Bourne Shell(sh): The default shell in many Unix systems developed by Stephen Bourne of AT&T Bell Laboratories.

GNU Bourne-Again Shell (bash): Bash shell is default shell in most of Linux distributions. Its a free and open source clone of bourne shell. It was developed by Brian Fox for the GNU project. Its the most feature rich shell available and is compatible with bourne shell.

To find out all the shells installed on your system type “$cat /etc/shells”. Your default shell is defined /etc/passwd file.

My Default Shell

To switch to a different shell on your system just type the name of that shell (as in /etc/shells) and hit enter.

Z Shell(zsh):  Sorry I forgot to write about this shell (Don’t Know How :( ). Thanks to all of you for reminding me. Well The Z shell (zsh) is a Unix shell that can be used as an interactive login shell and as a powerful command interpreter for shell scripting. Zsh can be thought of as an extended Bourne shell with a large number of improvements, including some features of bash, ksh, and tcsh. It includes features like automated spell correction, editing  multiple line command within a single buffer and many more.

In the next part of the article we will learn about “How bash shell interprets a command”. So Google about the shells more and more. If want to become a Linux administrator, then you must  have  a good control over the shells.

About Author : This post is written by Sumit Rai. He is second in command of this blog. Sumit loves to play with grub and spends most of his time in manipulating the hardware through shell.  He is trying his hands on assembly languages also. You can contact him at sumitrai96@gmail.com .

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Ubuntu 10.04 was released last year but it’s still popular among most of the Linux users because of its eye catchy look. Moreover its a LTS release. First thing I noticed when I installed the distro was the missing network applet (bug) . Because of that I was unable to connect to the wireless network. I posted the same in the ubuntu forums community and figured a way out. I posted the solution over there  and it got great response in return too. It got 25,000+ views over there in the forums. Link for the same is http://ubuntuforums.org/showthread.php?t=1469625 . So I thought of sharing it over my blog too . Just follow the steps below and missing network applet will appear on your screen after reboot :

1. In the terminal type  “sudo gedit /etc/NetworkManager/nm-system-settings.conf” (without quotes)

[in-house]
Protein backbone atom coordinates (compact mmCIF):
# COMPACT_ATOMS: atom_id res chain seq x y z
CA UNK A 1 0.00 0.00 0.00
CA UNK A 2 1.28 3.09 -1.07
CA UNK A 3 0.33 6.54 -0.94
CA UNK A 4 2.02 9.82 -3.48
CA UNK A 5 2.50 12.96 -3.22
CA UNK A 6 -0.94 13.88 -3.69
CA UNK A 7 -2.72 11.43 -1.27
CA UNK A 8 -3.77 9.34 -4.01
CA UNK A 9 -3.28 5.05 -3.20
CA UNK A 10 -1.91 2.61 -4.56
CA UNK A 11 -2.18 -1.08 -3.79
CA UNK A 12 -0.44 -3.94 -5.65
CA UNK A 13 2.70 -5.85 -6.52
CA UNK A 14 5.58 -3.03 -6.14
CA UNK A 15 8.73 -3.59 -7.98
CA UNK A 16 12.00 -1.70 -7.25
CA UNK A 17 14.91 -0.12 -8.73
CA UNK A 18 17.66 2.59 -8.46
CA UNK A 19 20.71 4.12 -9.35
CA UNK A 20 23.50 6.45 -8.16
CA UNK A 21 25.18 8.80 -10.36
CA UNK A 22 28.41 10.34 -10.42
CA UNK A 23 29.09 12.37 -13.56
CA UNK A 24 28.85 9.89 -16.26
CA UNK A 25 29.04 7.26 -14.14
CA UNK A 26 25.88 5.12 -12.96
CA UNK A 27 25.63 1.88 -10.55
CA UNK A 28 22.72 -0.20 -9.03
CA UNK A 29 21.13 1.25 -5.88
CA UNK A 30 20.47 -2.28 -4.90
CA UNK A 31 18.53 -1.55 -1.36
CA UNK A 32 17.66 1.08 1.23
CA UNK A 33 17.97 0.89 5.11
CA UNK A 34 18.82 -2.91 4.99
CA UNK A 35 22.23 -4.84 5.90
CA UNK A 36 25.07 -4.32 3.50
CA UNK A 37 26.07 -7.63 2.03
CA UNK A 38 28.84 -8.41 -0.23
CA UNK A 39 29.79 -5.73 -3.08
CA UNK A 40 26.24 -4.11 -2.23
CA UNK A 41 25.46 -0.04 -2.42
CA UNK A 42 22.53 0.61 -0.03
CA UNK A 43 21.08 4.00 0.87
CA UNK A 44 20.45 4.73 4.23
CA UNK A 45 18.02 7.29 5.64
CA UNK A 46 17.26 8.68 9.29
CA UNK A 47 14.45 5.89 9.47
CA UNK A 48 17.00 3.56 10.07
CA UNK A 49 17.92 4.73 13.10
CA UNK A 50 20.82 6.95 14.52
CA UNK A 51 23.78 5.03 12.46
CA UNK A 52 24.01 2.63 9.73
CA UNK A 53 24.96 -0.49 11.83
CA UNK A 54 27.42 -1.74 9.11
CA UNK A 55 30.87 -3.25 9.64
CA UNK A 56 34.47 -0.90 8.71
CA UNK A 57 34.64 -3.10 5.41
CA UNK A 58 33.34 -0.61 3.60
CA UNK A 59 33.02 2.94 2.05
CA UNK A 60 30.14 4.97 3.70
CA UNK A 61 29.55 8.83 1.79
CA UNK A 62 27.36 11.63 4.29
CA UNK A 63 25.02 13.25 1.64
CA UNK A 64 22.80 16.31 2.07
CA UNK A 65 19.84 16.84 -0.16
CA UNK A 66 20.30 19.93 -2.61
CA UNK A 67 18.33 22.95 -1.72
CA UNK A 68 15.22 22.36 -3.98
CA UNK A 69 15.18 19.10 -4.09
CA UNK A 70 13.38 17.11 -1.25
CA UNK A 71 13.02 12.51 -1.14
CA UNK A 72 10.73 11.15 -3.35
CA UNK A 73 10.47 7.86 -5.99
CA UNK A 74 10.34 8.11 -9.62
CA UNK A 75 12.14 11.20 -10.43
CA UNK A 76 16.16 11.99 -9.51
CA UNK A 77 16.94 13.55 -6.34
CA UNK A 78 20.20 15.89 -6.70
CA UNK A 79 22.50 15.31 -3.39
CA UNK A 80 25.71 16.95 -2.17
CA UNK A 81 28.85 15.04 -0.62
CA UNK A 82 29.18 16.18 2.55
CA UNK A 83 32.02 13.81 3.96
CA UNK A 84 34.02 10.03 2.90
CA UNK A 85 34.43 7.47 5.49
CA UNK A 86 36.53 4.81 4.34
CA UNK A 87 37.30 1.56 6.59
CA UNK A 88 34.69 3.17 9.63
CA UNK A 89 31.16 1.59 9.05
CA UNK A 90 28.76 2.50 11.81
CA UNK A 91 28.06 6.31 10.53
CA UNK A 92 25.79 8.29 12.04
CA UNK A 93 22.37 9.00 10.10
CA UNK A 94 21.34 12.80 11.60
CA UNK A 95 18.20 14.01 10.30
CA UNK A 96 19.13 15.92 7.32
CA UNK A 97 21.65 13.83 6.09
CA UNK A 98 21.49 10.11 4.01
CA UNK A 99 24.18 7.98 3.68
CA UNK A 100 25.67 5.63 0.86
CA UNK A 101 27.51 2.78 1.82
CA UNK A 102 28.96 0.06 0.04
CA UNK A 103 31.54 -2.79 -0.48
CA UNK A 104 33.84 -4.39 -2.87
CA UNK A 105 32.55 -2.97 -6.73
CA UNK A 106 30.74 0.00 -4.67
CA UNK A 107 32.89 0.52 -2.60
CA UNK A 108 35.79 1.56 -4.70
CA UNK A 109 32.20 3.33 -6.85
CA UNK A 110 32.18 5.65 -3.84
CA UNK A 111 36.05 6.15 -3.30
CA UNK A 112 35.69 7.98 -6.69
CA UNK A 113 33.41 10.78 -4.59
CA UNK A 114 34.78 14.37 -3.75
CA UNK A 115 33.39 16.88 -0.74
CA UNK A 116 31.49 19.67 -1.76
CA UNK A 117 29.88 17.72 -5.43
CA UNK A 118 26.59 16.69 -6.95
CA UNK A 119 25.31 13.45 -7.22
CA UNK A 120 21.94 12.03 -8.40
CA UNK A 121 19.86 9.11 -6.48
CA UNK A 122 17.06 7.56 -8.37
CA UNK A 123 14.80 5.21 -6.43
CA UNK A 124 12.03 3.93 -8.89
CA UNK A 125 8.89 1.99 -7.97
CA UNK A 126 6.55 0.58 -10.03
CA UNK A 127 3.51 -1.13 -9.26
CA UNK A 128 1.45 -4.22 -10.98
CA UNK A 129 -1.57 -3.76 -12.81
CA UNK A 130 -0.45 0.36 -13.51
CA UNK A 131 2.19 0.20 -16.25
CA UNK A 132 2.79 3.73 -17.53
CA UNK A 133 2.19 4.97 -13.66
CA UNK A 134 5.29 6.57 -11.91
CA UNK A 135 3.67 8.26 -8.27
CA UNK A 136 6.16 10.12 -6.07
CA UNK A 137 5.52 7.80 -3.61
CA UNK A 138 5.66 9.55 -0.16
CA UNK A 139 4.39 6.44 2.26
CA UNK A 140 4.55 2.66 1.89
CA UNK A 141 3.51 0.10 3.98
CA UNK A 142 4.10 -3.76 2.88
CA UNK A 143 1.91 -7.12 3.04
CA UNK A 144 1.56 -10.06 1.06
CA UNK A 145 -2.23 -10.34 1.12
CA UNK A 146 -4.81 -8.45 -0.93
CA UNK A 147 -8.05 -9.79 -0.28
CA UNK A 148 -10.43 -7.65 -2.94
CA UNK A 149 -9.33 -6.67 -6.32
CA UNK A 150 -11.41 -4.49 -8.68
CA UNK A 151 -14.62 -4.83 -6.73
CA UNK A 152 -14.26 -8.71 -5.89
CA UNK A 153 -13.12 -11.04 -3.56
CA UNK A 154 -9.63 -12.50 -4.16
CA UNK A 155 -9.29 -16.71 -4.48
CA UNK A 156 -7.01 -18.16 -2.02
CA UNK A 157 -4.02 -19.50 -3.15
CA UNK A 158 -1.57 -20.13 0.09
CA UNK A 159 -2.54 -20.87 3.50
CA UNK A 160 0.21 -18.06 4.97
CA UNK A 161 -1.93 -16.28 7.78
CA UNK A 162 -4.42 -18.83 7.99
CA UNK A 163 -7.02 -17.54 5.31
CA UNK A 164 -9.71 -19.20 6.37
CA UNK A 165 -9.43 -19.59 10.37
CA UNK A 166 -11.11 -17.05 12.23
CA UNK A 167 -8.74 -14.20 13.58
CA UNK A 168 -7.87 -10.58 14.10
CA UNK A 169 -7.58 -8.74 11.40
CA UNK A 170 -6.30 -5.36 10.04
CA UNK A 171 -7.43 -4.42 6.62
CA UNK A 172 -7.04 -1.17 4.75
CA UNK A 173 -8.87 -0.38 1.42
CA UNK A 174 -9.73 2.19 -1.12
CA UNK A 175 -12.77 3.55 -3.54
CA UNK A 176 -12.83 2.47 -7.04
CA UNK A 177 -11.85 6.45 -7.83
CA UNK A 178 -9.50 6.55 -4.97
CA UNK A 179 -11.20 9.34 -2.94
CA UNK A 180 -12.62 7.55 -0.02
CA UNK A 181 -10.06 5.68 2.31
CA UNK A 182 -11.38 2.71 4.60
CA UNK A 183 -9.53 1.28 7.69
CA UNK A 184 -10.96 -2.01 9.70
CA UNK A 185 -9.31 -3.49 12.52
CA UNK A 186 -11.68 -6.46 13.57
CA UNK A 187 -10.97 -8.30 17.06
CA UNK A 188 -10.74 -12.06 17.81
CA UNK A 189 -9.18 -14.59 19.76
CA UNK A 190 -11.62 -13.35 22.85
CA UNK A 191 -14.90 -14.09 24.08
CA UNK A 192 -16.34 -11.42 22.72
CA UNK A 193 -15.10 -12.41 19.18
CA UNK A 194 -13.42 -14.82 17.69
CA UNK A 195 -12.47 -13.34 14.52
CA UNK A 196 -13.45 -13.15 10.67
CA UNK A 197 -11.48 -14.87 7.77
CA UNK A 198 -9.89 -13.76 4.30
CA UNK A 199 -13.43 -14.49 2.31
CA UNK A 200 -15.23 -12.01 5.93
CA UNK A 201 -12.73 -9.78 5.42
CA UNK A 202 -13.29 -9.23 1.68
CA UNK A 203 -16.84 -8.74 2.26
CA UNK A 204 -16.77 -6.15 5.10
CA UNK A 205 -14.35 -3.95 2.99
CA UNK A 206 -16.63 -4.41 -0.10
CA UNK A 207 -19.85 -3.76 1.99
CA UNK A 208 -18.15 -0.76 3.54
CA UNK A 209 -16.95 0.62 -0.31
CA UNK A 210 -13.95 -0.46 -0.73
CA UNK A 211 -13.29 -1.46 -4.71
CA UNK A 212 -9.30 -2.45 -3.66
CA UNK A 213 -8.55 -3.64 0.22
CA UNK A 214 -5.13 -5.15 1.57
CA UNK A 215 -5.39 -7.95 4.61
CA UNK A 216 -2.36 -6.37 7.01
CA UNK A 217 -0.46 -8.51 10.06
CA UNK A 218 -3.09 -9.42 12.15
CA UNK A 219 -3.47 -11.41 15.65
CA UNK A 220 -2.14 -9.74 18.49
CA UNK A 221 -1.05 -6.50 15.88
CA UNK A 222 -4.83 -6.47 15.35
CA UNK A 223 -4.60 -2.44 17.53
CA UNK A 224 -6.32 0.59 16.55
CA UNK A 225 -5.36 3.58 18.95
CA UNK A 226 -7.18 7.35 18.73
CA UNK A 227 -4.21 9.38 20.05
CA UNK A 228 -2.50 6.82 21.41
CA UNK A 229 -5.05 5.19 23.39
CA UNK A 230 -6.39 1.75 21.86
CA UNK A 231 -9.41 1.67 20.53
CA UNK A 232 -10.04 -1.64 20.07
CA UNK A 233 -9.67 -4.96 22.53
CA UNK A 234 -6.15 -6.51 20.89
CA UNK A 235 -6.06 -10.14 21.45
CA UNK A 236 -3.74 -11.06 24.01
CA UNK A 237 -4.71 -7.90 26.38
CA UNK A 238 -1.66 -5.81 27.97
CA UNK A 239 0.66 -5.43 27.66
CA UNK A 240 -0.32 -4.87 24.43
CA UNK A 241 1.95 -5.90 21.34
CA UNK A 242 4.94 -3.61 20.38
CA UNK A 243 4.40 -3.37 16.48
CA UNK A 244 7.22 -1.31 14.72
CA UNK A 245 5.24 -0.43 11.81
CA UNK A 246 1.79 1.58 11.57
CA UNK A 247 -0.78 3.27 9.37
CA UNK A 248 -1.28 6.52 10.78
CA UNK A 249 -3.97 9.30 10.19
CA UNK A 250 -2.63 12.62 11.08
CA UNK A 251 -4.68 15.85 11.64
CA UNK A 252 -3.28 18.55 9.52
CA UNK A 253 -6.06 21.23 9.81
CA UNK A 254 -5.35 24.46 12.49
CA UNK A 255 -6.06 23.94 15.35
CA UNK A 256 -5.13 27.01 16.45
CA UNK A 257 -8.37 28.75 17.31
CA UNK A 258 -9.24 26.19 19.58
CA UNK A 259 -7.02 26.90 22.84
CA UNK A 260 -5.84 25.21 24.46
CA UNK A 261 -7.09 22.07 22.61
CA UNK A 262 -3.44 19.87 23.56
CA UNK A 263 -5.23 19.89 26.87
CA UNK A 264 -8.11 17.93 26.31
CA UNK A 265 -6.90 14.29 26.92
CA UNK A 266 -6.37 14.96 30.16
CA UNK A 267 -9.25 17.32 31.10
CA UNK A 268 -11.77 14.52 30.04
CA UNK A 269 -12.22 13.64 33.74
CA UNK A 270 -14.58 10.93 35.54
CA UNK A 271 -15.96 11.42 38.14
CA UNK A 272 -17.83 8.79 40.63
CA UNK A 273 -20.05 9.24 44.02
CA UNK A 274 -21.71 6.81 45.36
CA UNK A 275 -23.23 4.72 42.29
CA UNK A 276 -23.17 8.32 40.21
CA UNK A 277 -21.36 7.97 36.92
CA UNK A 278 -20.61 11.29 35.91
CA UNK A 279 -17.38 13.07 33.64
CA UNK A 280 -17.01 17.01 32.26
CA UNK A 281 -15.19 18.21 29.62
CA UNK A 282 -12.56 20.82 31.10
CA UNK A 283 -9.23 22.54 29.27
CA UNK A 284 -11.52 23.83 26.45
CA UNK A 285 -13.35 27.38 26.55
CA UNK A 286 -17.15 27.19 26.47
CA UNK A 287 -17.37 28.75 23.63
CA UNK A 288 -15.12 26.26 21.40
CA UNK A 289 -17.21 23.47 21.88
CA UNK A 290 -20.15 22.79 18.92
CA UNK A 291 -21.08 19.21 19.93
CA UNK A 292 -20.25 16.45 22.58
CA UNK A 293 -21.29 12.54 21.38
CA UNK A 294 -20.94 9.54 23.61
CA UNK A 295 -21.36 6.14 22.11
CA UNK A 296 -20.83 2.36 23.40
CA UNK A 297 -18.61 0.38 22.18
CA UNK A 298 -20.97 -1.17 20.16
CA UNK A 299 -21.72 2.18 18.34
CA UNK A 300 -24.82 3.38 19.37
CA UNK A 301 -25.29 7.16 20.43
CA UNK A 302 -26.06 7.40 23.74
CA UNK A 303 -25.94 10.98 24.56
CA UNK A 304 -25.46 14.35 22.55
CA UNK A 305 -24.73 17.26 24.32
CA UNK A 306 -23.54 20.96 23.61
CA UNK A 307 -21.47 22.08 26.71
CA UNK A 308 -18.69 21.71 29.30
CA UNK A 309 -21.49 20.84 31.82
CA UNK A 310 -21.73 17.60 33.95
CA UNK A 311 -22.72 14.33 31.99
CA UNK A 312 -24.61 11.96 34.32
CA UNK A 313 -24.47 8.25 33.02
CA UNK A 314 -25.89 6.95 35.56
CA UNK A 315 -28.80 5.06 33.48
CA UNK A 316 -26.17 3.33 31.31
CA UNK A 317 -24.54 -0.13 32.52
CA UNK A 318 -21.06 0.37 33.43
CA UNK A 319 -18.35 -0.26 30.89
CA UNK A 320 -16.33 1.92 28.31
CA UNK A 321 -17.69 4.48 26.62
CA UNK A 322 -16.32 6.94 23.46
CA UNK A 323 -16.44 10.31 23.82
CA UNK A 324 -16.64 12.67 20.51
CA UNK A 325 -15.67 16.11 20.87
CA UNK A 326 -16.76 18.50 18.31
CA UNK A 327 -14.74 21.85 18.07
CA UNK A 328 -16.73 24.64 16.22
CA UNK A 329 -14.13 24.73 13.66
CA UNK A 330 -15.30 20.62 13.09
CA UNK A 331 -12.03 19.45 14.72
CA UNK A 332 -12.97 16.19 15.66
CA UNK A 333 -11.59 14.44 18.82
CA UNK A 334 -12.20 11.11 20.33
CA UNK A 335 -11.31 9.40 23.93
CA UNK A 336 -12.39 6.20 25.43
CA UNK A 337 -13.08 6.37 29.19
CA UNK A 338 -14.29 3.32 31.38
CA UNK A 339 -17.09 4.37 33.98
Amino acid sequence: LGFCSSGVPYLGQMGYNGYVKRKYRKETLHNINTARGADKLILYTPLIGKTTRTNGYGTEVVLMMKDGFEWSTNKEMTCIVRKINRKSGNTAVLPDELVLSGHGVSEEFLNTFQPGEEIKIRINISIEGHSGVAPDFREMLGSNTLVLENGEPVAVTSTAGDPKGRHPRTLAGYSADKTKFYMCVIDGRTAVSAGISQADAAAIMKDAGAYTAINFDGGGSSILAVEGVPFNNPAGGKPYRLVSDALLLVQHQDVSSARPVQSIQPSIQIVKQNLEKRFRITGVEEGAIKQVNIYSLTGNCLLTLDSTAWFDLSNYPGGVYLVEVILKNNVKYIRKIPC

2.Change the “managed=false” to “managed=true” and then save it.
3. Then in the terminal type “sudo killall nm-system-settings”
4. Reboot your system
This solution worked for me :)

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Linux is generally considered as a geek’s operating system and I am completely agree with it. Linux is not only limited to work only. You can also enjoy a lot while working on it. There are many crazy commands which will bring a big smile on your face. Below we are going to discuss few out of them.

1. Oneko : This utility remembers me of the cat mouse game. Cat chases the mouse pointer regardless of its position. You have to download it from the repository by typing “sudo apt-get install oneko” (without quotes)  in ubuntu .Then just launch it by typing oneko . You will see a cat following your mouse pointer. You can terminate this command by using the famous Ctrl-c.

2. Xpenguins:  We all know about the  relationship  of the Linux with the penguin “Tux”.  By using this utility you will see penguins dancing around your desktop. This command is partially GUI based but can be invoked using the CLI. You can install it by using “sudo apt-get install xpenguins” and can invoke it simply typing xpenguins on your terminal. To terminate follow the same Ctrl-c rule.

3.  Fortune :  You can generate famous quotes using this. It uses the random function during the generation. You can find it in the “fortune-mod” package.  For the installation of the package you need to type “sudo apt-get install fortune-mod” . Launch it by typing  fortune . You can add it  in your bashrc file so that everytime you log in you see a message .

4. Cowsay and Xcowsay : Want to say something to anyone using a cow as a medium?? If yes this utility fits the best. CLI version is cowsay and GUI version is xcowsay . You can find them in the cowsay and xcowsay package respectively. To invoke follow the syntax : cowsay text (CLI) and xcowsay text(GUI) . Example – Let’s say “hello” through the cow.

cowsay hello

xcowsay hello

5. sl (oops ls) : As we all know that the “ls” utility (used for listing of files) is used at a very high rate in  Linux. But sometimes due to high speed typing we typed it “sl” and “ls”. If you had “sl” utility installed you will see a train engine passing by in your command line warning you that you have misspelled the ls. Install sl by using “sudo apt-get install sl”  and invoke it using sl.

There are lots of others crazy commands too. Google them and have fun!!!

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I was running through various articles on the web and found this great interesting concept. There is an inbuilt Linux emulator within the browser. It means that you can learn the Unix/Linux from the browser without installing  the actual operating system. All you need is a good internet connection. This is a great recommendation for the newbie. They can check out their compatibility with the Linux using  this PC emulator and if find’s Linux  interesting, then they  can install the real operating system on their  systems later. This can also be used for the testing purposes. Technology behind this is JavaScript. Don’t know how the creator (Fabrice Bellard)  did this  but hats off to him .

Link to the PC emulator - http://bellard.org/jslinux/